Towards the beginning of the year, IBM released the Ultrastar 18ZX, an 18 gig drive that featured ten platters encased in a 1.6" chassis. As IBM's first 18 gig, 10k rpm unit, the 18ZX, though speedy, could not keep up when newer-generation units such as the Cheetah 18LP and the Quantum Atlas 10k arrived. IBM's designs always hit the market a bit before Seagate's, yet seemed to be a bit "primitive" in comparison.
An example would be the Ultrastar 18ZX, the competitor to the Seagate Cheetah 9LP. Though both designs featured 1.5 gigs/platter, the Cheetah both possessed a faster seek time and managed to cram its six platters into a design a mere 1" in height. The disparity widened even more when the Ultrastar 18ZX was compared to the Cheetah 18LP. Here, not only was the IBM's seek time lagging, the Cheetah packed 3 gigs per platter while Big Blue's offering placed a rather paltry 1.8 gigs/platter.
With the advent of Quantum's mighty Atlas 10k, the Ultrastar 18ZX has fallen even further behind. It's massive, unwieldy 1.6" design seemed to have been no more than a stop-gap measure, something IBM hastily put together simply to offer an 18 gig 10k rpm unit. And stopgap it was, for scarcely three months after the 18ZX started shipping en mass (a very short time when it comes to SCSI drives) Big Blue announced the Ultrastar 18ZX.
The Ultrastar 18LZX hit retail channels less than two months after it's initial announcement via press release. These days, such speed qualifies as blazing time-to-market. Witness, for instance, Western Digital's Enterprise 10k. Announced March 1st, it has yet to be seen nearly five months afterwards . IBM has finally released a drive on parity with competitors to present a worthy contender against the reigning champ.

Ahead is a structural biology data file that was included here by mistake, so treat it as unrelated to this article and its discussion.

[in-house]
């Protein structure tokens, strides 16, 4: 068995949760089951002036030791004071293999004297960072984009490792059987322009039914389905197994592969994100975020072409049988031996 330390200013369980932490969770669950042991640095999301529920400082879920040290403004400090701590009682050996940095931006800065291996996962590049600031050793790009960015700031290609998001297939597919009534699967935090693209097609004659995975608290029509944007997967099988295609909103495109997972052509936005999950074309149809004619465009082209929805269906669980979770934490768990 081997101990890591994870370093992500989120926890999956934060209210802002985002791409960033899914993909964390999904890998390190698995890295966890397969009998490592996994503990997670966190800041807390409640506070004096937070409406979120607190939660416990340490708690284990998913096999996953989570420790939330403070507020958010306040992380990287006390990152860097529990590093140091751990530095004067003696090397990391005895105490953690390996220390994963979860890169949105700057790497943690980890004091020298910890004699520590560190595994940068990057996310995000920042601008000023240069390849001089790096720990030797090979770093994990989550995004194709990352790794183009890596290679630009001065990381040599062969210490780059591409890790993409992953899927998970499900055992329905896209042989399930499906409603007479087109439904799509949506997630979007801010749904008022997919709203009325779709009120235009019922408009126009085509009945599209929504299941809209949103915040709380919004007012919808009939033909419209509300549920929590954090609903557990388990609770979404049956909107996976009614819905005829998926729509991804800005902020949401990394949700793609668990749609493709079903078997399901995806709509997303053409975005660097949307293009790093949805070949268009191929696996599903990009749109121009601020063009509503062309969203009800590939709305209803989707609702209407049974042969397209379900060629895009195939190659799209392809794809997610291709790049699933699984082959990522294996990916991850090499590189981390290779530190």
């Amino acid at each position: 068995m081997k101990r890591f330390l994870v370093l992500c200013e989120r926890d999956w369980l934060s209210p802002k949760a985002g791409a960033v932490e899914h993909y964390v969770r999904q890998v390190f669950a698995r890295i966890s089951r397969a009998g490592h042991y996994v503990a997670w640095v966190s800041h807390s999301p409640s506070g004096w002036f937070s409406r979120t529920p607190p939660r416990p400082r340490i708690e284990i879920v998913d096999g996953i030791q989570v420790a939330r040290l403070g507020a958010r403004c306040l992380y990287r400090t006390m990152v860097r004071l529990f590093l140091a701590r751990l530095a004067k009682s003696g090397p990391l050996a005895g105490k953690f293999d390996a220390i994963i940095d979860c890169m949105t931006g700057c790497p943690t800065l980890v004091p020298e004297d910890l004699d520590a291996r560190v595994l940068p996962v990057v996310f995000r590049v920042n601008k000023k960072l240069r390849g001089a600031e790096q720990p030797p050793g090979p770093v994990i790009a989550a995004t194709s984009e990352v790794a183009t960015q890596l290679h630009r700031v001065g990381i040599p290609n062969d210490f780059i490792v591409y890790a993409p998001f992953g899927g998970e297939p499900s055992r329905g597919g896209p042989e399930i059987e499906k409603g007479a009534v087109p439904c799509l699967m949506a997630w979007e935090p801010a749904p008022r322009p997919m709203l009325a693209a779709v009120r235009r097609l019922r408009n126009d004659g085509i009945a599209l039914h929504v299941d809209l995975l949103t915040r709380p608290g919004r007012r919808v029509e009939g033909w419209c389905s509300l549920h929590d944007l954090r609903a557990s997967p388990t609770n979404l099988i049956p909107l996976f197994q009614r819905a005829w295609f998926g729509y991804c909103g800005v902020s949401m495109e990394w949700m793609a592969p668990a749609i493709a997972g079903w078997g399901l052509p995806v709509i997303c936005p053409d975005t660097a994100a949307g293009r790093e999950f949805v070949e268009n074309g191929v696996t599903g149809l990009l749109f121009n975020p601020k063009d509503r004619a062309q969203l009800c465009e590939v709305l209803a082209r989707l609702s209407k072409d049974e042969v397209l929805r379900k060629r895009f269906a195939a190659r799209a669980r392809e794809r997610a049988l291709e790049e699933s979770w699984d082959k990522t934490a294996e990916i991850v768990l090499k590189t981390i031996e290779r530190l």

This new challenger is special in a couple ways. It's the first drive, for example, to break the barrier of a 5 millisecond specified seek time. Its 4.9 millisecond seek time weights in as the fastest yet. Its five, 3 gigabyte platters are the first to feature glass rather than aluminum substrates. This "more advanced" material can be refined to a surface smoother than ever before, allowing data to be packed more densely than ever before while also being less subject to thermal expansion. Interestingly, the drive features only a two meg buffer. While doubling the cache found on the Cheetah 18LP and matching the Atlas 10k, the 18LZX actually takes a step backwards when compared to the 18ZX. Perhaps this is tacit admission that two megs is enough and yet more evidence that massive buffers do not conquer all. The unit tested here was an Ultra2 SCSI drive; Ultra160/m versions will also be available. An enterprise-standard 5-year warranty backs the drive.